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No Reason to Fear Fed Rate Hikes

The current five-year old expansion would fare just fine and even be enhanced if the Fed began hiking rates. Normalizing interest rates should be welcomed, not feared by the Fed.

Watch for the FOMC Debates

The Federal Reserve’s policy statement, to be released immediately following this Wednesday’s meeting, will likely show further signs of dissension within the Federal Open Market Committee. For now, debate within the Federal Open Market Committee ought to be viewed as positive. 

Mr. Market Withholds His Approval

Every year, economists put pen to paper and make projections for the next 12 months. In addition to forecasts for real GDP growth, inflation and consumer spending, they look into their crystal ball to determine what the Federal Reserve will do with its benchmark rate and what long-term interest rates will do in response.

5 reasons Janet Yellen shouldn’t focus on income inequality

Since 1970, income inequality has increased for a number of reasons that should not concern Janet Yellen.

The Fed’s Inflection Point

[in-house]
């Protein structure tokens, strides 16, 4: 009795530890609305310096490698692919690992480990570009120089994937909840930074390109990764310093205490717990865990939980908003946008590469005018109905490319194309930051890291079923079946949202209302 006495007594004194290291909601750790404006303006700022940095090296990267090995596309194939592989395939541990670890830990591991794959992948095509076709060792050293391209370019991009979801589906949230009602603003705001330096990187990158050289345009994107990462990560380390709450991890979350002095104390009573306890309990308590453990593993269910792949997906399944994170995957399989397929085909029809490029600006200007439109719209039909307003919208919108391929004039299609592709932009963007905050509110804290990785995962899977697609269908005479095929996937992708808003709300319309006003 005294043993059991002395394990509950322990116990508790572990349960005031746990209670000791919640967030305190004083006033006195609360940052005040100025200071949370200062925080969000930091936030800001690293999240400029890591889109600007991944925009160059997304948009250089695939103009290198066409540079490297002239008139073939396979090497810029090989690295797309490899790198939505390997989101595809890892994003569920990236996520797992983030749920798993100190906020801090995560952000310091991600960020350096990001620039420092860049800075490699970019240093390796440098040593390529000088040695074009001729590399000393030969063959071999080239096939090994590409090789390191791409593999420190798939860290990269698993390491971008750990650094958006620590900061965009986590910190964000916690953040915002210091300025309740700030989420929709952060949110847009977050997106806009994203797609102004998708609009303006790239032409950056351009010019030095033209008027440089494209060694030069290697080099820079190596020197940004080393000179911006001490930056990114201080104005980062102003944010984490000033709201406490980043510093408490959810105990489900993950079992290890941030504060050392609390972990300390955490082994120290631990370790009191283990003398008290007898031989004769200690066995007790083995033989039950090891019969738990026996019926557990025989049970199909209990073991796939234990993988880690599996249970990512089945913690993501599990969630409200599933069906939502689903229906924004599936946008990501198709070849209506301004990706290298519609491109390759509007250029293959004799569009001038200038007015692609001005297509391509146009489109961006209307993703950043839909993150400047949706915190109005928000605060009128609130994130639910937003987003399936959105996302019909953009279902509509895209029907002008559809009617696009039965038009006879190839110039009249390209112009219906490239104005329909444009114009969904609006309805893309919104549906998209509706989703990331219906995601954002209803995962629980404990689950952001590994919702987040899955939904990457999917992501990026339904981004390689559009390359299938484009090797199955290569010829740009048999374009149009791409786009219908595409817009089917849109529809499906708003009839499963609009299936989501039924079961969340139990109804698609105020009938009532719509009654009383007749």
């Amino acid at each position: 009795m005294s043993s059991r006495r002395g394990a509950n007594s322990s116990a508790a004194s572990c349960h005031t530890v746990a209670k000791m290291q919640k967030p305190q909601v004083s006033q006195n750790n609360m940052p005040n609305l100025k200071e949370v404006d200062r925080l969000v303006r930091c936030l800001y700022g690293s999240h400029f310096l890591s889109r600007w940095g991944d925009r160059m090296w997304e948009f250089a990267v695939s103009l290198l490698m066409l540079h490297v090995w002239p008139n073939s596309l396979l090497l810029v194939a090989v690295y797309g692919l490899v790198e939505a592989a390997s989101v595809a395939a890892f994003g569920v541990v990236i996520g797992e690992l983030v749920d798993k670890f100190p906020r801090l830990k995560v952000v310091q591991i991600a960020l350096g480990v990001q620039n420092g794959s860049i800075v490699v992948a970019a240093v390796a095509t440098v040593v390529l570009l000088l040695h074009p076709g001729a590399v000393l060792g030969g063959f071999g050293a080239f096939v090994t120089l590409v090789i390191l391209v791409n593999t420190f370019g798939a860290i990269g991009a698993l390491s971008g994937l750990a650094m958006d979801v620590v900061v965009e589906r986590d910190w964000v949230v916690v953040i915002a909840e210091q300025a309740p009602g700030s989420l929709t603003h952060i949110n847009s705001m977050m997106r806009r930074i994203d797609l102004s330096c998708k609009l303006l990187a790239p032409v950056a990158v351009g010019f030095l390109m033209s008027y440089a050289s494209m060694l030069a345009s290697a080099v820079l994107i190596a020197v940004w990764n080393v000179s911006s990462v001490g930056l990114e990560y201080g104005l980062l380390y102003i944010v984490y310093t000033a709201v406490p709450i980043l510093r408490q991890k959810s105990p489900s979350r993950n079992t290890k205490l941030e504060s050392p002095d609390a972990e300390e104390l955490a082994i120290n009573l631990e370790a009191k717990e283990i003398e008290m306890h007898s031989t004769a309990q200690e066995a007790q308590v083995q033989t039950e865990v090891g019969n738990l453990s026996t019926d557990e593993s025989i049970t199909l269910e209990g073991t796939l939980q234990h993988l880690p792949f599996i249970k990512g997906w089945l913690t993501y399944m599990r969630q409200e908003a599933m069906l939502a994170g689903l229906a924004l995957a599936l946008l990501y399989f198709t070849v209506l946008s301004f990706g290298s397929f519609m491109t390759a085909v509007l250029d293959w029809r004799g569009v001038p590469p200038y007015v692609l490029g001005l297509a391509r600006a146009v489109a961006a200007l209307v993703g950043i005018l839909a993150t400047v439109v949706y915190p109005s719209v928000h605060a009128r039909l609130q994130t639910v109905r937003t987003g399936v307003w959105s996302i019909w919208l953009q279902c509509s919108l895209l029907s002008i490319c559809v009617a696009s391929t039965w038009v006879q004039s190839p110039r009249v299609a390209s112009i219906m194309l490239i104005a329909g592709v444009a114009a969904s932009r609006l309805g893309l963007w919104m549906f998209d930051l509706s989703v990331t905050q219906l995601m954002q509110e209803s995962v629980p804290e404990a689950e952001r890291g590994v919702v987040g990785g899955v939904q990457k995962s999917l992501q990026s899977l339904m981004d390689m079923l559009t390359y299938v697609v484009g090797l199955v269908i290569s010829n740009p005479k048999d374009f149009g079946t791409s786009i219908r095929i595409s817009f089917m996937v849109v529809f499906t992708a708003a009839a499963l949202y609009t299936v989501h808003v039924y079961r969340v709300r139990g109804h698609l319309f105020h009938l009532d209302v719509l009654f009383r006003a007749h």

The Federal Reserve has reached an inflection point. As they complete the last rounds of their bond-buying programs, Federal Open Market Committee members must now decide how quickly to bring short-term interest rates back to more normal levels from their current settings of near zero.


Economics21 at the Manhattan Institute is glad to announce that Caroline Baum will be joining as an e21 contributor beginning in October, writing two columns a month. 

Secular Growth, Not Stagnation

Long historical experience suggests that for the United States, average growth between 3 percent and 3.25 percent per year will remain the norm. And given the amount of resource underutilization that remains pervasive throughout the economy today, near-term growth rates well above that long-term average remain clear possibilities. 

My Response to NYT Columnist Krugman

On Friday, several friends told me that Krugman had criticized my published 

comments on inflation written several years ago. My position is this: yes, inflation is delayed, but the risk remains high. 

Measuring Regulation

How many regulations are there? Which industries have to jump through the most regulatory hoops? Which government agencies are most likely to pass new rules? 

The Mercatus Center at George Mason University recently rolled out RegData 2.0 to try to answer these questions.

The Case for the Gold Standard

“There has not been one instance in history where active monetary management has advanced an economy.” So goes the bold claim in the new book by Steve Forbes and Elizabeth Ames, Money: How the Destruction of the Dollar Threatens the Global Economy – and What We Can Do About It.


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